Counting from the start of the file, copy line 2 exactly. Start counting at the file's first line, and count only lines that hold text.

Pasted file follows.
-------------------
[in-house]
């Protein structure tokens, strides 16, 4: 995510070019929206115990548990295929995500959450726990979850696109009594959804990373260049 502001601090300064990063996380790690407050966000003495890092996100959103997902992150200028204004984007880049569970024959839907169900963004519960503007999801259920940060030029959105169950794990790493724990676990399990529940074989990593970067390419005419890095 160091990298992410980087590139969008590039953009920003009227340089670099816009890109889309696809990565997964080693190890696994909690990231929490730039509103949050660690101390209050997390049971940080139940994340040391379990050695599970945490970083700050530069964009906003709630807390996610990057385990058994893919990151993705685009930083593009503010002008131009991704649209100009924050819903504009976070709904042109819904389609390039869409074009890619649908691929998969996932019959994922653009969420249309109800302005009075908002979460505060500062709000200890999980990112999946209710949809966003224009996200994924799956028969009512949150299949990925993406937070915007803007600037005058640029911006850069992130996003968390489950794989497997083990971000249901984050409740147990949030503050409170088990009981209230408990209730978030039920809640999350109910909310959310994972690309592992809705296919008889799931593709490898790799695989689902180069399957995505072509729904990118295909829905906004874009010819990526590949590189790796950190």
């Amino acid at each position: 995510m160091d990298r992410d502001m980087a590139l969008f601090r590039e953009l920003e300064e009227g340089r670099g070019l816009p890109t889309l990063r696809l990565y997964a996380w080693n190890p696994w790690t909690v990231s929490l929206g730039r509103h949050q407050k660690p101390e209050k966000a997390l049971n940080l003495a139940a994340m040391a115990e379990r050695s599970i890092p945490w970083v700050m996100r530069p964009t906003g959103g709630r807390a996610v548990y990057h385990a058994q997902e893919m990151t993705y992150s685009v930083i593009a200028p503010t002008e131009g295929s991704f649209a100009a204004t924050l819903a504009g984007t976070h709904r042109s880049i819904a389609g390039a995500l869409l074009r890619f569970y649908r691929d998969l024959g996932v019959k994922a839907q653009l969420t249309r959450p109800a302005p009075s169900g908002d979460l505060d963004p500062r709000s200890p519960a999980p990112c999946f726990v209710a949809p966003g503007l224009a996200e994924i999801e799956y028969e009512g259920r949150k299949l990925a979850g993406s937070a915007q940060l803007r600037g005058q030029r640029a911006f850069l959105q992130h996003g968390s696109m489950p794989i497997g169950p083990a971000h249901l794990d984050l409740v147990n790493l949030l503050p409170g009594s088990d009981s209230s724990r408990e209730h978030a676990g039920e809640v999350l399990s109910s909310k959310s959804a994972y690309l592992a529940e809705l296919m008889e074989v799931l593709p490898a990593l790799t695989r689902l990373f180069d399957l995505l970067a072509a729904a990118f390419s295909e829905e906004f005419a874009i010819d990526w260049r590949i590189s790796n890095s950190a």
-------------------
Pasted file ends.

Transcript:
């Protein structure tokens, strides 16, 4: 995510070019929206115990548990295929995500959450726990979850696109009594959804990373260049 502001601090300064990063996380790690407050966000003495890092996100959103997902992150200028204004984007880049569970024959839907169900963004519960503007999801259920940060030029959105169950794990790493724990676990399990529940074989990593970067390419005419890095 160091990298992410980087590139969008590039953009920003009227340089670099816009890109889309696809990565997964080693190890696994909690990231929490730039509103949050660690101390209050997390049971940080139940994340040391379990050695599970945490970083700050530069964009906003709630807390996610990057385990058994893919990151993705685009930083593009503010002008131009991704649209100009924050819903504009976070709904042109819904389609390039869409074009890619649908691929998969996932019959994922653009969420249309109800302005009075908002979460505060500062709000200890999980990112999946209710949809966003224009996200994924799956028969009512949150299949990925993406937070915007803007600037005058640029911006850069992130996003968390489950794989497997083990971000249901984050409740147990949030503050409170088990009981209230408990209730978030039920809640999350109910909310959310994972690309592992809705296919008889799931593709490898790799695989689902180069399957995505072509729904990118295909829905906004874009010819990526590949590189790796950190």